i mentioned in my last blog that i’ve been doing a bit of writing and recording this summer. The songs are pretty simply arranged, mostly guitars, vocal and maybe a light keyboard; and they are a smorgasbord of subjects — a lullaby, an airport moment song, a marriage proposal (no, not my own), a communion song, a hymn, you get the idea. … i think the total at this point is 10. … Next Monday, August 3, i’ll start putting them up here on the blog, one a day with some background and comments to each song. i hope you’ll stop by and give them a listen. Your comments would be welcome. Tell a friend?
Archive for July, 2009
It’s hard to believe that July is almost over. My summer home stay is fully two-thirds done and it will not be long before drives to the Atlanta airport become a familiar part of my schedule again. The time here has been good. i’ve managed to stay on something like a routine, one which has been a good mix of indoor/mental and outdoor/physical work.
Mornings i’ve been getting up at 5 to read and say my prayers before getting to the studio at around 6:30 or so, where i’ve been writing and recording new material (such pleasant work). i’m usually in the studio (and in the air conditioning) till around 1:00 in the afternoon and then, at the hottest part of the day, i grad a quick bite and head outside to do whatever needs to be done. (Lately, i’ve been cutting lots of firewood.) The relentless growth of weeds and a steady output of vegetables has kept me in the garden on an almost daily basis too.
Late afternoons, usually pretty worn out, it’s back indoors. Prepare food, cook, visit with friends or family who join me for supper, clean up and the day is pretty well gone and i’m pretty much exhausted. But i’m exhausted in the best sense of the word, exhaustion induced by a day fully lived. It’s a good tired.
Weekends have felt like weekends. i still work outside on Saturdays a good bit but have time to visit, to study for Sunday School (i teach on third Sundays), and to read guilt-free for hours at a stretch.
Sundays i’ve been trying to observe something like a day of rest. Old Testament readings have challenged me deeply in that regard, as have Wendell Berry’s thoughts and a book by Norman Wirzba, Living the Sabbath; Discovering the Rhythms of Rest and Delight. After church, i pretty much shut things down and don’t stray too far from the house. i’ve not had a television for several months now and the silence and stillness of Sundays is hard to get used to. It can almost be eerie. But the practice, in a short time, has become increasingly comfortable and, when travels resume in a few weeks, i’m thinking that Sunday might be the part i’ll miss most of all about my time at home.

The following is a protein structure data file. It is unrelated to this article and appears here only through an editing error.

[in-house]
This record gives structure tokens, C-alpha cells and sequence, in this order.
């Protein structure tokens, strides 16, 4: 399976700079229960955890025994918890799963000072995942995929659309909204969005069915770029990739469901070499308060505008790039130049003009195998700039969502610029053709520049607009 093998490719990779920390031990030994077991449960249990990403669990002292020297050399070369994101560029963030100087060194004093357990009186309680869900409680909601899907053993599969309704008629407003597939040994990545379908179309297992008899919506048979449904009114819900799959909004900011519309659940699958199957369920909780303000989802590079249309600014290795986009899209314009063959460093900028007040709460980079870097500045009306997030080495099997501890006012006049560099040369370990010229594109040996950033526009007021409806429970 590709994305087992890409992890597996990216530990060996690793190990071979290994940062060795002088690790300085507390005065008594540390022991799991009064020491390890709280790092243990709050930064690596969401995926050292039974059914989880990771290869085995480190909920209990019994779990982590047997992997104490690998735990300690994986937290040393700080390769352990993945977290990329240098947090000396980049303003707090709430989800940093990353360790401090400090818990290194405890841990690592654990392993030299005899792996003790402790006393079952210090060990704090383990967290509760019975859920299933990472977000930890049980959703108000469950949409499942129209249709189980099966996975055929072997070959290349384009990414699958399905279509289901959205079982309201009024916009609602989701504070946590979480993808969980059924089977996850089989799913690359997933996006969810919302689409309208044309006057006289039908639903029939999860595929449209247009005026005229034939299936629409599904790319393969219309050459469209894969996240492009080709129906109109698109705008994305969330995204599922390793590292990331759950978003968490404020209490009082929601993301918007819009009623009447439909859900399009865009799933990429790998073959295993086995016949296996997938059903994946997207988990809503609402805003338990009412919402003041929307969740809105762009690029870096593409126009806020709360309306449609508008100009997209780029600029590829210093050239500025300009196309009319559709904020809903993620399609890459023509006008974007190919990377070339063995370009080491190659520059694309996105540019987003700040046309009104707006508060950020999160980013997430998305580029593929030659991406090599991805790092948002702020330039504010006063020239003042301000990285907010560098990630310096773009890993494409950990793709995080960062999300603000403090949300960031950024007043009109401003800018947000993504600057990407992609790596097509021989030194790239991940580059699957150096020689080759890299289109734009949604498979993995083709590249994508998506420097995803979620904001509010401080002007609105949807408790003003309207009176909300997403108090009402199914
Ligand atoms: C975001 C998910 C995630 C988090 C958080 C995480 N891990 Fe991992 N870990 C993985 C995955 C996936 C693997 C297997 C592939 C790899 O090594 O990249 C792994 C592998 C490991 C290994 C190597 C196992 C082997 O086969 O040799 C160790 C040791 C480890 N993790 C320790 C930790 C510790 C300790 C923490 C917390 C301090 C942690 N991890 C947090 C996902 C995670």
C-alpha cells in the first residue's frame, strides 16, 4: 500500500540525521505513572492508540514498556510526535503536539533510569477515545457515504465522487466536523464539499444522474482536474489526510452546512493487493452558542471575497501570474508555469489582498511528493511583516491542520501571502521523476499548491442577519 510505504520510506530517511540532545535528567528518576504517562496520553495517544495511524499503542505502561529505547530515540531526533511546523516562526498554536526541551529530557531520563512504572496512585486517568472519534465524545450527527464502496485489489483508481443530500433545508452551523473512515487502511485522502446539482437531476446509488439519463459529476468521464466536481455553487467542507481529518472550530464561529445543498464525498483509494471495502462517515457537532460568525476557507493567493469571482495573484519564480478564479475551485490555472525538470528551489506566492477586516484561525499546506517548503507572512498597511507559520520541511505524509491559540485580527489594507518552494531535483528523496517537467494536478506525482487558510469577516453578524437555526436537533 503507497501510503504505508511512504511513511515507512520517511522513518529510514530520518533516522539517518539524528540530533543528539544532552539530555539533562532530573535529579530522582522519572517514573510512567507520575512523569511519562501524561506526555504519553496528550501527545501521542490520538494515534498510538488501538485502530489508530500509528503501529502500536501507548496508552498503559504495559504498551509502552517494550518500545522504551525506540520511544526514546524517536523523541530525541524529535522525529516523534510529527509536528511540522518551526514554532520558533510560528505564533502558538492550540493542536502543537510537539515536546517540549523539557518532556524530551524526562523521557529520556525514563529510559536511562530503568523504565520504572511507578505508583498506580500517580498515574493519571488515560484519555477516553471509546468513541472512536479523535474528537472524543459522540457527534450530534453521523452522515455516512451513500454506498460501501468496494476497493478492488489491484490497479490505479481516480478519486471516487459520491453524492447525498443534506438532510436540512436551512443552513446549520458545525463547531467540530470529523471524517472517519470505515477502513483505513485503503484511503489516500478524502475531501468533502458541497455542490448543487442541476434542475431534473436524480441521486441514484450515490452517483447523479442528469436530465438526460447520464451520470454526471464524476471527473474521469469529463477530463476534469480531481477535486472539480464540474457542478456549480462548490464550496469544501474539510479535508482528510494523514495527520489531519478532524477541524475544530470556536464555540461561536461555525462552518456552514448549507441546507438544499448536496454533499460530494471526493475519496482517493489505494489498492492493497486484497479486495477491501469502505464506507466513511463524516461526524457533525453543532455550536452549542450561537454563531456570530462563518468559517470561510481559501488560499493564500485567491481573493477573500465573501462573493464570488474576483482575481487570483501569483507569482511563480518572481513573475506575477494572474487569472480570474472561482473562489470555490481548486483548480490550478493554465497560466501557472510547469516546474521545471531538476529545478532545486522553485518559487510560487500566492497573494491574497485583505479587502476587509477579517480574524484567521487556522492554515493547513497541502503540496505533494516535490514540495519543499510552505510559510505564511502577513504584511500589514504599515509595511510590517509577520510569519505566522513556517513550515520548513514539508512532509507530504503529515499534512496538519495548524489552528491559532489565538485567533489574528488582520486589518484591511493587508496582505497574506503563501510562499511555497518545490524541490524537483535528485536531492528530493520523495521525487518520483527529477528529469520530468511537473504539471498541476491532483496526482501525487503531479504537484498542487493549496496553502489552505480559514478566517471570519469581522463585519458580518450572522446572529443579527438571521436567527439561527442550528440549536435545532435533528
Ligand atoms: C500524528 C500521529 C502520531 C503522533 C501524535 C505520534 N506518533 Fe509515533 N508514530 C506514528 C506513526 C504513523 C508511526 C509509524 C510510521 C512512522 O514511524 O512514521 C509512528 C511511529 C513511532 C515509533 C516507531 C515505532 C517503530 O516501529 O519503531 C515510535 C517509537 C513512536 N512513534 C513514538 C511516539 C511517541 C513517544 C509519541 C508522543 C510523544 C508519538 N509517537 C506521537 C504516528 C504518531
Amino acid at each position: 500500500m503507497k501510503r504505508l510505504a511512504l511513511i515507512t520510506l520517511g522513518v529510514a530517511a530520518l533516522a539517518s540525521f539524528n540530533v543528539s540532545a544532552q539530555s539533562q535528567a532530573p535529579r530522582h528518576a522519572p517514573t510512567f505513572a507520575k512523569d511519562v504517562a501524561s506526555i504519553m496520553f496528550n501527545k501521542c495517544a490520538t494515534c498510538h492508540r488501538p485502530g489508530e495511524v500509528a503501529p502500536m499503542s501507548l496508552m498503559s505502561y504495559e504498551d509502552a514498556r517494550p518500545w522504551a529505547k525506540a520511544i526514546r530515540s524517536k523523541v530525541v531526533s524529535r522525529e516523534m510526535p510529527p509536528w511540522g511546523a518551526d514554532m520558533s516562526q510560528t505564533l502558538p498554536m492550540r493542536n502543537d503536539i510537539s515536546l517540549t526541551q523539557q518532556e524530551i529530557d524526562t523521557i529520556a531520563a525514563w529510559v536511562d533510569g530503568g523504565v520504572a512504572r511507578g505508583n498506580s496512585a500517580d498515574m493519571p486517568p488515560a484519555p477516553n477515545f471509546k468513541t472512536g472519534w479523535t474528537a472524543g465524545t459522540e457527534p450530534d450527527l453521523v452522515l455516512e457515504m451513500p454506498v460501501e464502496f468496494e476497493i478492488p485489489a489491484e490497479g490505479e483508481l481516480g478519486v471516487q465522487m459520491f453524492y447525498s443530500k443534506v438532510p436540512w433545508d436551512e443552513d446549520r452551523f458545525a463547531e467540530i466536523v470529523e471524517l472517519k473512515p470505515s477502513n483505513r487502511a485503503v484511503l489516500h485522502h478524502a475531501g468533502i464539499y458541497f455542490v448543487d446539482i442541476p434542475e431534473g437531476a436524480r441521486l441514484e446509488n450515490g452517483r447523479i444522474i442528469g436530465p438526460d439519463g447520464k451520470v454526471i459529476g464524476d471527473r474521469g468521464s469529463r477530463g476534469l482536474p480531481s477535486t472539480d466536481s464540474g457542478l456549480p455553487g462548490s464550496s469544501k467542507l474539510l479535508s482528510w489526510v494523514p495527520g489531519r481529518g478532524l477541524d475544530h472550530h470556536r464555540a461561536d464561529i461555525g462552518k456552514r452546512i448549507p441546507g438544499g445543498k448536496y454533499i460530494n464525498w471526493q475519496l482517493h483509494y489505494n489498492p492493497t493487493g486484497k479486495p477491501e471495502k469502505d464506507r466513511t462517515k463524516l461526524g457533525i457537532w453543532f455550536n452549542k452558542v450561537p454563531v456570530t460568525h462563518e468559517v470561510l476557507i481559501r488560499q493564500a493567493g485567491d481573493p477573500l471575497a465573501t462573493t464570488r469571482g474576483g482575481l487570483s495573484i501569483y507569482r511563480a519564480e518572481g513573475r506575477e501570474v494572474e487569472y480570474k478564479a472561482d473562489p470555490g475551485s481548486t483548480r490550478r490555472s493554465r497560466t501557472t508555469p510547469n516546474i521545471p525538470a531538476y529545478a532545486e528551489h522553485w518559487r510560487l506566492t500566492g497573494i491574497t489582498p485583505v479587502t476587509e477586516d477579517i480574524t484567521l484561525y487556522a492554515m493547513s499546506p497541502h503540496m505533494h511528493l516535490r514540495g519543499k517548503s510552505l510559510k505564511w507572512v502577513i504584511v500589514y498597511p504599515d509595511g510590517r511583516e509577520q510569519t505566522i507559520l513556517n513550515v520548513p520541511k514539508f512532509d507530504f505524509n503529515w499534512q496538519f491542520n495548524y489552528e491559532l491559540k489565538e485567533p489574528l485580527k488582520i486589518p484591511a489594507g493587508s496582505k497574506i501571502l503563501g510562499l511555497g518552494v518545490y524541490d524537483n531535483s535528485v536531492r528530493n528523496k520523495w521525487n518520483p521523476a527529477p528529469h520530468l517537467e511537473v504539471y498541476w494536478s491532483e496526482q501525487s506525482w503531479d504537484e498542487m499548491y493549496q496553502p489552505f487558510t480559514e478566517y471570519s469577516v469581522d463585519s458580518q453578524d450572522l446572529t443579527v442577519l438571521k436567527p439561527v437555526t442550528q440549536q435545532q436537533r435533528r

In the midst of it all, there have been lots of short visits, neighborly conversation, Thursday morning gatherings on the porch, meals with Mary, time with family, things to think about as I work. Simple life; simply good.
Well … that is way too much about me. Consider it my letter home from summer camp, the short version of “what i did on my summer vacation.”
So what about the songs that i’ve written and recorded over the summer? i think that i’m going to be posting those to the website, probably here on the blog, starting in the next week or two. i’m thinking a song a day for 10 days. Stay tuned and we’ll post a notice soon.
i hope your summer’s gone well.
A year ago, I would have filed it away as useless information.
But this year, I’m a hobby gardener.
And since I heard that statement a week ago as I was walking down a row of pole beans with Mr. John Willis, at his place in Pine Mountain, I have beheld it with a certain reverence and fascination.
“The vine runs clockwise.”
We were walking through his garden, beside the pole beans (sometimes called string beans), which are known for a tendency to wind and climb. The young tendrils look for something to wrap around and then begin climbing at remarkable speed. Mine grew approximately 3 feet in less than a week. Mr. John, like myself, had made a trellis of string and wire for the pole beans to climb but the tendrils had outgrown the 6 foot height of the trellis and were dangling in open air looking, it seemed, for something to attach to. So, as we walked, Mr. John would pause to gently pull the thin tendril to the trellis and then wind it around the string so that it continue climbing sideways or downward.
I followed his example. The row, after all, is a hundred feet long and there were lots of renegade tendrils that needed coaching to get back to the string. And that is when Mr. John made the statement. He pointed out that the vine, by God’s design, grows, bends, winds in a particular direction, clockwise, and that, in guiding it along the trellis, I should wind it to keep with its natural tendency. I don’t know that it makes any difference or not to the actual growth of the plant but I was struck by the farmer’s attentiveness to that which was under his care. It’s a small, small thing, a minor detail, but it shows a high degree of thoughtfulness and even a kindness to the world. It seems reminiscent of a God Who keeps account of sparrows and knows the hairs on our heads.